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£40million cost of council’s Covid-19 response

Published on Wednesday, September 16, 2020

Exterior of City Hall at night

LEICESTER City Council’s response to the Covid-19 pandemic will cost the authority over £40m, the Overview Select Committee will be advised in a report next week.

The report is the first one to review all the council’s spending this year, which has been dominated by the effects of the pandemic and lockdown.

The city council is expecting around £34m of Government funding, but there is concern that its total costs could rise if case numbers keep growing.

Leicester City Mayor Peter Soulsby said: “I am very pleased with the way our staff have responded to the pandemic, and helped protect vulnerable people and businesses whilst keeping services running.

“At the same time this has come at a cost, and Government grant falls some way short of meeting our losses.”

Areas extra of spending include include:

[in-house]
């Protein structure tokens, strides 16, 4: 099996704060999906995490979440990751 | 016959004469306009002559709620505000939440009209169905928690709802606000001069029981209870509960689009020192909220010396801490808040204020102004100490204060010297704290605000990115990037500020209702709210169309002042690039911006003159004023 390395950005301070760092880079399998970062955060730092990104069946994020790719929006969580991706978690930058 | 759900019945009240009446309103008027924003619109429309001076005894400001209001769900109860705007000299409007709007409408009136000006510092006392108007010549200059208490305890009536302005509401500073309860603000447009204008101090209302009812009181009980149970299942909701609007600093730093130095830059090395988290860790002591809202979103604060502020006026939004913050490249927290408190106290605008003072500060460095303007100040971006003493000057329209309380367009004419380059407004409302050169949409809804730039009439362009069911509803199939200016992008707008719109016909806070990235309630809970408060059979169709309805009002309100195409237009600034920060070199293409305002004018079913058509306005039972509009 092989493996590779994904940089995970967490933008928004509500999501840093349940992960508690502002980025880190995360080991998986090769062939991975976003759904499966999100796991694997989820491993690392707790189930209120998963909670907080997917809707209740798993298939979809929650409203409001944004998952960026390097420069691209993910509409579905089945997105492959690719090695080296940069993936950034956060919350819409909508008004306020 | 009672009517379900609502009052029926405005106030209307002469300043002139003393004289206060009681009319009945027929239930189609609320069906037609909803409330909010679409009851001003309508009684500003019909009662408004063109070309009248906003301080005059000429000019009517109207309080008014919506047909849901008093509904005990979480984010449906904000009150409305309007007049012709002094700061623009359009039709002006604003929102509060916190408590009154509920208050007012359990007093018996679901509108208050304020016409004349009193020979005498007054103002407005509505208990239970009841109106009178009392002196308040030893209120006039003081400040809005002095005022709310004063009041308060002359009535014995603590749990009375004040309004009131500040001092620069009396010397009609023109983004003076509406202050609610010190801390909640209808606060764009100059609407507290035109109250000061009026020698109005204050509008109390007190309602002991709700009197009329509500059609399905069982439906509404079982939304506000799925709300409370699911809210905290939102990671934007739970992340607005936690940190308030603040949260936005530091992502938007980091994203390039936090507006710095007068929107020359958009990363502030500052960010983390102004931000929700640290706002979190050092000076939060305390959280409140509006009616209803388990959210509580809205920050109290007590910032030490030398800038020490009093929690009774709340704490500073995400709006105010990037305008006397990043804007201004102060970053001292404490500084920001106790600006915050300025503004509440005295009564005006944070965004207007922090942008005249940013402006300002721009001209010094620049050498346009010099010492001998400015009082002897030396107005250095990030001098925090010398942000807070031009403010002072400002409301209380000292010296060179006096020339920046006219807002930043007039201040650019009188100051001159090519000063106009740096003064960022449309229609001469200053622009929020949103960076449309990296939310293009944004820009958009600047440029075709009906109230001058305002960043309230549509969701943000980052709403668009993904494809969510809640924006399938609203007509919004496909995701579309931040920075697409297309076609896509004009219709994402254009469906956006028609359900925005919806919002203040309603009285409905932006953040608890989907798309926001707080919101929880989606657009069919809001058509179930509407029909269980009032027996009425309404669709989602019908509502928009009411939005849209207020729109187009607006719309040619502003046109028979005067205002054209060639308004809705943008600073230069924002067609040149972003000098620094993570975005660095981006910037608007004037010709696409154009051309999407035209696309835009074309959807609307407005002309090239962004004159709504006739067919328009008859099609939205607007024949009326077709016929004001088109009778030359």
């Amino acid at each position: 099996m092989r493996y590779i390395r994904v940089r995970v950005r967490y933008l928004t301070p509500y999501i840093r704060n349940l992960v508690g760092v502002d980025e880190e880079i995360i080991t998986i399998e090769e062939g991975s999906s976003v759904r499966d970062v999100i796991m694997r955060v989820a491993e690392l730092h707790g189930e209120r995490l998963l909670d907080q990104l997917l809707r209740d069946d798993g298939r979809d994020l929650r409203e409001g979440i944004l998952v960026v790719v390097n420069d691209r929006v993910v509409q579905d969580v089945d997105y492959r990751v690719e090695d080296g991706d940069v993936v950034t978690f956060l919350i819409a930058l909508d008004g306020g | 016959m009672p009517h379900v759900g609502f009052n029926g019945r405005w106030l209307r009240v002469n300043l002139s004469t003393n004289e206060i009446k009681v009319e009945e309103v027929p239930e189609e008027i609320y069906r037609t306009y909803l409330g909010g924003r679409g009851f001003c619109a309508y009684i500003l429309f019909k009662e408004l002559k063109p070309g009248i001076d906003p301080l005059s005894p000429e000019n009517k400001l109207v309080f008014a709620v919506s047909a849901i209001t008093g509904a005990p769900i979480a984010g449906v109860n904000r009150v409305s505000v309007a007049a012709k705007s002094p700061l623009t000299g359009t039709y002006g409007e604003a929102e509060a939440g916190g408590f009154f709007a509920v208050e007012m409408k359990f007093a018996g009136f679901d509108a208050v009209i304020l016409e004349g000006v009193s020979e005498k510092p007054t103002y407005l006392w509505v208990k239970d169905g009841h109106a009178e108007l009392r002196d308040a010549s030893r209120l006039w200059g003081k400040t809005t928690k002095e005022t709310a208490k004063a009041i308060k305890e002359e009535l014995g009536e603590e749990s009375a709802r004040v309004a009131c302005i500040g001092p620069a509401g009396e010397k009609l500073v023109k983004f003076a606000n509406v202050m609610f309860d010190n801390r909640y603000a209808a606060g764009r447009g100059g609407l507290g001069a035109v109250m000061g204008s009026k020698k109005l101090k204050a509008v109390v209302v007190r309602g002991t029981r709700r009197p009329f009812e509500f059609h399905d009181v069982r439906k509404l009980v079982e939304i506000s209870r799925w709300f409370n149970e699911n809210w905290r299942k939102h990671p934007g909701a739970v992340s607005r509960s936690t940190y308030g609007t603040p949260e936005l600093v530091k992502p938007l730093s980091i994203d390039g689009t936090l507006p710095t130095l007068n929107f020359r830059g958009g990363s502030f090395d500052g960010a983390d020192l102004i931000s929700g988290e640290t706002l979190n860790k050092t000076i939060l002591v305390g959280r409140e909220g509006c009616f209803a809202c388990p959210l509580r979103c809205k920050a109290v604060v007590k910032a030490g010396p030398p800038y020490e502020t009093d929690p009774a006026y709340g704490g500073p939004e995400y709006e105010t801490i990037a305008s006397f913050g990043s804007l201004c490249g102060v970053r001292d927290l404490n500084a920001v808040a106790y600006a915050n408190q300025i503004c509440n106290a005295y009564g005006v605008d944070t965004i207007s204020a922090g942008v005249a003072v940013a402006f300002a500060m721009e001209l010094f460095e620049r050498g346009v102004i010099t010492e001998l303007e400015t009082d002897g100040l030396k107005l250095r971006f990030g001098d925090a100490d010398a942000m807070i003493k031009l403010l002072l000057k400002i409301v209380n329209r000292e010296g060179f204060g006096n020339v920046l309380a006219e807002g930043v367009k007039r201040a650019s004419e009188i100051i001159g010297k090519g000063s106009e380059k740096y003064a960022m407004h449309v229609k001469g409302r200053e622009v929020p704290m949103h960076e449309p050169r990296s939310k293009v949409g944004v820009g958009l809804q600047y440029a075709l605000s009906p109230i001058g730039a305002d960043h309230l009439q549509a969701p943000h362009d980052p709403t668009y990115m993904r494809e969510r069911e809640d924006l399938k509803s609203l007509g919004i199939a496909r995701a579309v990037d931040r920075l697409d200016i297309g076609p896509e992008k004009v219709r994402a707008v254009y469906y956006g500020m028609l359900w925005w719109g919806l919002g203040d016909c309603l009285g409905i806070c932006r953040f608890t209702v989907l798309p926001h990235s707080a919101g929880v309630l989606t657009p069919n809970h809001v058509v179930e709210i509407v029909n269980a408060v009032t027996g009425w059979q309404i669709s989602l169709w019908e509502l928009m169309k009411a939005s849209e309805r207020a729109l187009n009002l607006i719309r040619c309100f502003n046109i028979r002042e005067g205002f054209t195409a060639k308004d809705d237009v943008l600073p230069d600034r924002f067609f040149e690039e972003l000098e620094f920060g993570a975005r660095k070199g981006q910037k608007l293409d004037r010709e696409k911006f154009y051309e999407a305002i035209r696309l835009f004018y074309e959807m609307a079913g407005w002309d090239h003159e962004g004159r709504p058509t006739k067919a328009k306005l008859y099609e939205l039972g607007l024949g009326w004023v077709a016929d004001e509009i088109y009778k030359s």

• £600,000 spent on IT to enable staff to work from home.
  • £11.6million losses in planning, development and transport, chiefly through reductions in parking income and planning fees.
  • Losses of £4.3million in tourism and culture, mainly due to the closure of De Montfort Hall and reductions in market rents.
  • £1.8m additional spending in neighbourhood services.
  • Additional costs of around £4.7million to help care providers in adult social care.
  • Sports services saw additional costs of £3.2million, due to the closure of council-run leisure centres.
  • £1.1million extra spending on delivering food to vulnerable people across the city.

Leicester City Council’s director of finance, Alison Greenhill, added: “The pandemic is far from over, and it will be some time before we get a final picture. 

“Much depends on how quickly we emerge from lockdown, and the speed of economic recovery. 

“We do keep reserves in case of the unexpected, so we are not considering immediate cuts to services to balance the books.”

The council has also received £79m from the Government to administer business support grants, and £48m for additional rate reliefs.

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